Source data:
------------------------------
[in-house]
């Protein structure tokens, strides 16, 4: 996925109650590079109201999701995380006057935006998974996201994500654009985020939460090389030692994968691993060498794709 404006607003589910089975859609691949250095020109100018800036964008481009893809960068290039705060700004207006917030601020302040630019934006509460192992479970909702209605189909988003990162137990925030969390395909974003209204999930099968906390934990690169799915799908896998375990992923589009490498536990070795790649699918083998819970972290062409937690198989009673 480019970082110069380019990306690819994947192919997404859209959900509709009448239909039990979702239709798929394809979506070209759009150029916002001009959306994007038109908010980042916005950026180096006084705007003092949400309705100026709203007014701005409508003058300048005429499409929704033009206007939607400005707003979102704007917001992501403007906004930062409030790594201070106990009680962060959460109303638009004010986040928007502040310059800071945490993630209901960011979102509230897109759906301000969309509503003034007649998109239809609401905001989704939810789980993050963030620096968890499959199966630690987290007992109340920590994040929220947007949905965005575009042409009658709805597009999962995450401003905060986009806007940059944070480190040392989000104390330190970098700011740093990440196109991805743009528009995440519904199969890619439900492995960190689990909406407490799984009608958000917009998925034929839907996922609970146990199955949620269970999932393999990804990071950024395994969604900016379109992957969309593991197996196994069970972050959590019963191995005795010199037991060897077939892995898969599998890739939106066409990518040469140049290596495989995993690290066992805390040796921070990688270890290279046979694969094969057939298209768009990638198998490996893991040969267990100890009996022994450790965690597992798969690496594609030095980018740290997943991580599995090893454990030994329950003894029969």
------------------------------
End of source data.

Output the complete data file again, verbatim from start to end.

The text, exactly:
[in-house]
């Protein structure tokens, strides 16, 4: 996925109650590079109201999701995380006057935006998974996201994500654009985020939460090389030692994968691993060498794709 404006607003589910089975859609691949250095020109100018800036964008481009893809960068290039705060700004207006917030601020302040630019934006509460192992479970909702209605189909988003990162137990925030969390395909974003209204999930099968906390934990690169799915799908896998375990992923589009490498536990070795790649699918083998819970972290062409937690198989009673 480019970082110069380019990306690819994947192919997404859209959900509709009448239909039990979702239709798929394809979506070209759009150029916002001009959306994007038109908010980042916005950026180096006084705007003092949400309705100026709203007014701005409508003058300048005429499409929704033009206007939607400005707003979102704007917001992501403007906004930062409030790594201070106990009680962060959460109303638009004010986040928007502040310059800071945490993630209901960011979102509230897109759906301000969309509503003034007649998109239809609401905001989704939810789980993050963030620096968890499959199966630690987290007992109340920590994040929220947007949905965005575009042409009658709805597009999962995450401003905060986009806007940059944070480190040392989000104390330190970098700011740093990440196109991805743009528009995440519904199969890619439900492995960190689990909406407490799984009608958000917009998925034929839907996922609970146990199955949620269970999932393999990804990071950024395994969604900016379109992957969309593991197996196994069970972050959590019963191995005795010199037991060897077939892995898969599998890739939106066409990518040469140049290596495989995993690290066992805390040796921070990688270890290279046979694969094969057939298209768009990638198998490996893991040969267990100890009996022994450790965690597992798969690496594609030095980018740290997943991580599995090893454990030994329950003894029969």